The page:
Crime victims could get more access to police reports in Louisiana under approved bill

Exceptions included in proposed law could limit access to documents

By: - June 6, 2022 10:13 am
Derrius Guice

Louisiana lawmakers have made it easier for victims of sexual assault to access police reports related to their own cases. The incoming law was inspired by a lawsuit brought by former LSU student Samantha Brennan, who had difficulty getting access to a police report she made about former LSU football star Derrius Guice back in 2016. (Photo by Joe Robbins/Getty Images)

The Louisiana Legislature has approved a bill meant to guarantee crime victims’ access to copies of police reports related to their own cases, though some advocates for crime survivors said the legislation doesn’t go far enough to ensure that right.

House Bill 615, sponsored by Rep. Aimee Freeman, D-New Orleans, will require law enforcement to give crime victims access to records related to their complaints unless the law enforcement agency provides a written explanation as to why the information cannot be released to them. 

Under Freeman’s bill, those records can only be withheld if it is expected to negatively affect the prosecution or a related criminal investigation, which must be detailed in the aforementioned written explanation provided to the victim.

Morgan Lamandre, Louisiana’s leading state lobbyist for victims of sexual assault, said Freeman’s legislation is an improvement over the current law, but will ultimately only make it easier for victims to get police reports through a lawsuit. It won’t necessarily make it easier for crime victims who aren’t willing or able to hire an attorney to get access to  information.

“I’m not representing victims who want to necessarily go through a trial to talk about their rape just to get a public record,” said Lamandre, legal director of Sexual Trauma Awareness and Response (STAR), which provides services to sexual assault victims in Baton Rouge, New Orleans and Alexandria.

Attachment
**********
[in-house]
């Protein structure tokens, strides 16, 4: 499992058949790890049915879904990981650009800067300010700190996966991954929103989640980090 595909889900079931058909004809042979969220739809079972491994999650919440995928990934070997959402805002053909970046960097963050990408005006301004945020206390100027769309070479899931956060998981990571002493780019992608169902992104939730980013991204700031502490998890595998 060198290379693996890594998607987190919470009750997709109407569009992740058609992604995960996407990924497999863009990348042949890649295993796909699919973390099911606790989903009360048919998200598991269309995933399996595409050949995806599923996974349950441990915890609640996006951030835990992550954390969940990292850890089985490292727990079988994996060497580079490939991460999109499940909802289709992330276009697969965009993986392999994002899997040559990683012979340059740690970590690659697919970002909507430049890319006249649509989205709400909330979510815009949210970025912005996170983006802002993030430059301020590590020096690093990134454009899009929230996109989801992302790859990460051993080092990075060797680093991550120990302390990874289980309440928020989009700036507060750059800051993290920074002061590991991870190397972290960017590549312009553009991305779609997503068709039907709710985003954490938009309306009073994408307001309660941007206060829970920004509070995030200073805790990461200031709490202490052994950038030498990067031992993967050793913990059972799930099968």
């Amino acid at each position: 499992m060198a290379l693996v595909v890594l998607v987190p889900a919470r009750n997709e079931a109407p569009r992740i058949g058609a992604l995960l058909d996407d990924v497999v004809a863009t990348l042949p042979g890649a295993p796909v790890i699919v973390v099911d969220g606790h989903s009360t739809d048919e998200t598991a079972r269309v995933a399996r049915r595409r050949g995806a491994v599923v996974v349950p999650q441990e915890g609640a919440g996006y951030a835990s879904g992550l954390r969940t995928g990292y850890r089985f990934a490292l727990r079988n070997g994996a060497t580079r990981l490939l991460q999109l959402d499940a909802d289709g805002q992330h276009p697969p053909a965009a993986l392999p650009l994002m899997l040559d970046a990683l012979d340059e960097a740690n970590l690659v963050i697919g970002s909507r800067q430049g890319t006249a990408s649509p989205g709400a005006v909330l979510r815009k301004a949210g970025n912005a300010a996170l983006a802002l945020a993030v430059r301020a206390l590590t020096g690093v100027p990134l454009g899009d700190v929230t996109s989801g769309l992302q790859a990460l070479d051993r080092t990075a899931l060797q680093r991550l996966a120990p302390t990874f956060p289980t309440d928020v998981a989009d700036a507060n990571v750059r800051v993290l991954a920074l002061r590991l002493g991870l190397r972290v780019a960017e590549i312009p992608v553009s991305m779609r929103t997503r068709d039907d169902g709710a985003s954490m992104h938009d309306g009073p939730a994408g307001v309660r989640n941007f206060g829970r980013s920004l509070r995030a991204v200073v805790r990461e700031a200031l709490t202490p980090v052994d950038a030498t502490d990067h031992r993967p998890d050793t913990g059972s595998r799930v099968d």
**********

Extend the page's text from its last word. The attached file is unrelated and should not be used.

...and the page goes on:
At least one public records advocate was more optimistic about the legislation.

“It’s not everything that I want or that the victims advocates want, but it is a step in the right direction,” said Scott Sternberg, an attorney who has represented crime victims seeking police reports related to their cases. “It allows the victim to see the file, or at least get a piece of paper that tells them what’s going on.” 

Lamandre and Freeman had initially drafted legislation that would have guaranteed victims of crimes access to the police reports, including statements made by the crime victims themselves, within 45 days. 

The powerful Louisiana District Attorneys Association pushed back hard on setting a firm deadline for release of such records, saying it would impact their ability to successfully prosecute crimes of violence, especially homicide cases. In response, an explicit timeline for police records release to victims was dropped from the proposal.

The impetus for Freeman’s bill is that several clients represented by Lamandre, Sternberg and other attorneys have run into roadblocks when trying to get police records. Alleged victims of sexual assault have been  denied access to that information even after the same documents have been turned over to criminal defense attorneys representing the accused or when the case is no longer being pursued.